Nl/min means “normal liters per minute”. It is the amount of air that flows through a pipe, but calculated back to ‘normal’ conditions.
Normal conditions being:
0 degrees Celsius
1 atmosphere (1.01325 bar)
The quick and dirty method:
Divide the Normal liters per minute (Nl/min) by the pressure plus 1 to get the l/min through the pipe.
50 Nl/min at 7 bar = 50/8 = 6.25 l/min compressed air flow through the pipe.
The exact method, using the ‘ideal gas law’:
P V =n R T
Since the amount of molecules (n) stay the same, we can say:
V1 = ( P2 / P1 * T1 / T2 ) * V2.
V1 = normal liters per minute
V2 = liters per minute
P1 = pressure at normal conditions
P2 = actual pressure
T1 = temperature at normal conditions
T2 = actual temperature of air
The P1/P2 part compensates for the difference in pressure.
The T1/T2 part compensates for the difference in temperature.
In the calculation to normal conditions, we need to use absolute pressure (not relative) and absolute temperature (Degrees Kelvin: 0 degrees Celsius is 273.15 degrees Kelvin).
50 l/min at 7 bar, 25 degrees Celsius, to Nl/min
50 Lpm x (810 kPa/101.325 kPa) x 273.15 / (273.15 + 25) = 367 NL/min
500 Nl/min to actual compressed air flow at 7 bar and 20 degrees Celsius.
(7 bar relative = 8 bar absolute = 8 * 101.325 = 810 kPa)
500 Nl/min = (810 kPa/101.325 kPa) x 273.15/(273.15 + 20) * V2
We can calculate that V2 = 67.2 l/min
Answer: there flows 67.2 liters of compressed air thruogh the pipe, at 7 bar and 20 degrees Celsius.
liters/min is what you will measure using a flow meter. There are flow meters that can also show Nl/min (it wil need a built-in pressure and temp sensor also for this).
Nl/min is what is usually indicated on compressors and also on pneumatic devices.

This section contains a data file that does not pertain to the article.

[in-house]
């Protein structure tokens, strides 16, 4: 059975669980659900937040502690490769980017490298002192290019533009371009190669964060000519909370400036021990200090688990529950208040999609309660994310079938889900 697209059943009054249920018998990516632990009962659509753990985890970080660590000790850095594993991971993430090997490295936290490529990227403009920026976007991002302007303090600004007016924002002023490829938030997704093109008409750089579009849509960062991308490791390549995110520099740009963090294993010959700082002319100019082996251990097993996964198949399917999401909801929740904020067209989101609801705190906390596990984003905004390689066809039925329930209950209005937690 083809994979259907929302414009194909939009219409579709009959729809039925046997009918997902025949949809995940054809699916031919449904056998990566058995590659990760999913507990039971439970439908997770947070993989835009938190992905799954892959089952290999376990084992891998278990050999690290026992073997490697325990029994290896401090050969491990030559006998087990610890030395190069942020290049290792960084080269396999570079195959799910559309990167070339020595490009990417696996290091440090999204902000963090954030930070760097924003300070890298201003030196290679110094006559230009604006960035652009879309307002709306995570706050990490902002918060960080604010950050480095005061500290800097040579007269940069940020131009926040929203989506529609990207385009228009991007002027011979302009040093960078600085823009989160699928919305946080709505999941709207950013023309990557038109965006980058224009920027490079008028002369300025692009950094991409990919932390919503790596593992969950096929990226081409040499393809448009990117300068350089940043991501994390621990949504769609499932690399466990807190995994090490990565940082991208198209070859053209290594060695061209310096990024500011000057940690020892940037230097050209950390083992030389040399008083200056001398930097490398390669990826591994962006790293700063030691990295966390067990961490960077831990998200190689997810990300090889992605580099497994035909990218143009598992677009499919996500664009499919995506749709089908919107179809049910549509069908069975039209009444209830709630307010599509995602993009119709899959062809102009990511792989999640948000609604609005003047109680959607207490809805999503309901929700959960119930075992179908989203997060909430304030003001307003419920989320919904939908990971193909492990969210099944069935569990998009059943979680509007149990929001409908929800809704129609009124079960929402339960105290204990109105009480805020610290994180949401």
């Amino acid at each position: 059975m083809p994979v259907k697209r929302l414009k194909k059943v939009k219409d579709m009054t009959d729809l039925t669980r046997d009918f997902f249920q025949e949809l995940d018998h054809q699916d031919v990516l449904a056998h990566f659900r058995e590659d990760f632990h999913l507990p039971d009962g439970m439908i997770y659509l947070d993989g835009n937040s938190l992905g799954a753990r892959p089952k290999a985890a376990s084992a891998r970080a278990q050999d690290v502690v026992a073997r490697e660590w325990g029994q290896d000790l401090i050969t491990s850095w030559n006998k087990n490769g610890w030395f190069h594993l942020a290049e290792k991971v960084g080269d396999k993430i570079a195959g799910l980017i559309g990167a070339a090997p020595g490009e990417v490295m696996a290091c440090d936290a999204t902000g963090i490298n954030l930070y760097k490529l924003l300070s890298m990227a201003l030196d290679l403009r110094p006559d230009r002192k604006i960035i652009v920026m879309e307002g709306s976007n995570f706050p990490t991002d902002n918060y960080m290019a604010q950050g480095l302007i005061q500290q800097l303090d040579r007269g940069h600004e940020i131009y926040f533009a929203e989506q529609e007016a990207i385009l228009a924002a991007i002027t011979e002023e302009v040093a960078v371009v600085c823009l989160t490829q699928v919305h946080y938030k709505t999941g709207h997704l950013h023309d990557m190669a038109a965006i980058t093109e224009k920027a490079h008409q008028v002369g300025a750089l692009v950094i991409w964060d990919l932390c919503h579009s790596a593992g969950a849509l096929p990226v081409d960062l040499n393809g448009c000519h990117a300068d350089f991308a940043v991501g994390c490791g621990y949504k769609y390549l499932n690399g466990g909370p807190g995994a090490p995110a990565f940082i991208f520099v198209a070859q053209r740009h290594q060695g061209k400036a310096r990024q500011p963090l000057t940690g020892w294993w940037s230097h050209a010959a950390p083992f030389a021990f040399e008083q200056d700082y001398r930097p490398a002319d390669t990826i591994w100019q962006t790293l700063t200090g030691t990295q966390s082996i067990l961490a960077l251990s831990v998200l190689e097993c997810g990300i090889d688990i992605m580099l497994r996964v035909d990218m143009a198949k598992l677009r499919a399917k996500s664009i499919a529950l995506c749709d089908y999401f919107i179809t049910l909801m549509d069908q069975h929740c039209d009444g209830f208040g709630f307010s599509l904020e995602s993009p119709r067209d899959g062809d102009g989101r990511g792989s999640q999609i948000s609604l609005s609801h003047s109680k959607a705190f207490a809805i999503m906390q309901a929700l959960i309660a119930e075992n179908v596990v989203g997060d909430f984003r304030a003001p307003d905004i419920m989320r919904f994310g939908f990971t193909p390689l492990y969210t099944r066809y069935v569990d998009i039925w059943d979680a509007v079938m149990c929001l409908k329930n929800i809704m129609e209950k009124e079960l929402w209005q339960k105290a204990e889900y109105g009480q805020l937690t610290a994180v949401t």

I hope all of this made sense, it can become quite messy when typing math in plain text.
If you want to learn more about this, and other compressed air basics, I highly recommend that you join the (free) “Industrial Compressed Air Systems” 7-day email course.
Please let me know if you have more questions.
You have taken 8 bar as actual pressure while the actual pressure at site should have been 1 bar for Pakistan before operating the compressor. 8 bar can only come if the compressor is operational. We are just calculating the effect of conditions here.
Actual conditions (40C, 1 bar)and Normal conditions (0 C, 1.013 bar).
How is that possible a compressor is upgraded in actual conditions than normal conditions???
Let assume my nozzle in 3.8 mm and the air velocity is 4 m/s. Can we directly calculate the air volume as pi(1/4) ( 0.0038) square * 4 m/s?
Hello, I have one question.
If we have some pipe and inside passes air with pressure 5MPa (for example). If we measured the flow air inside (pressure before flow meter = pressure after flow meter) , this is L/min (volume per time).
But if we measured the flow when the air go to the atmosphere (come from compressor, passes through flow meter and go to atmosphere) this is normal liters per minute (in this case NL/min approximately equal L/min)
Is this true?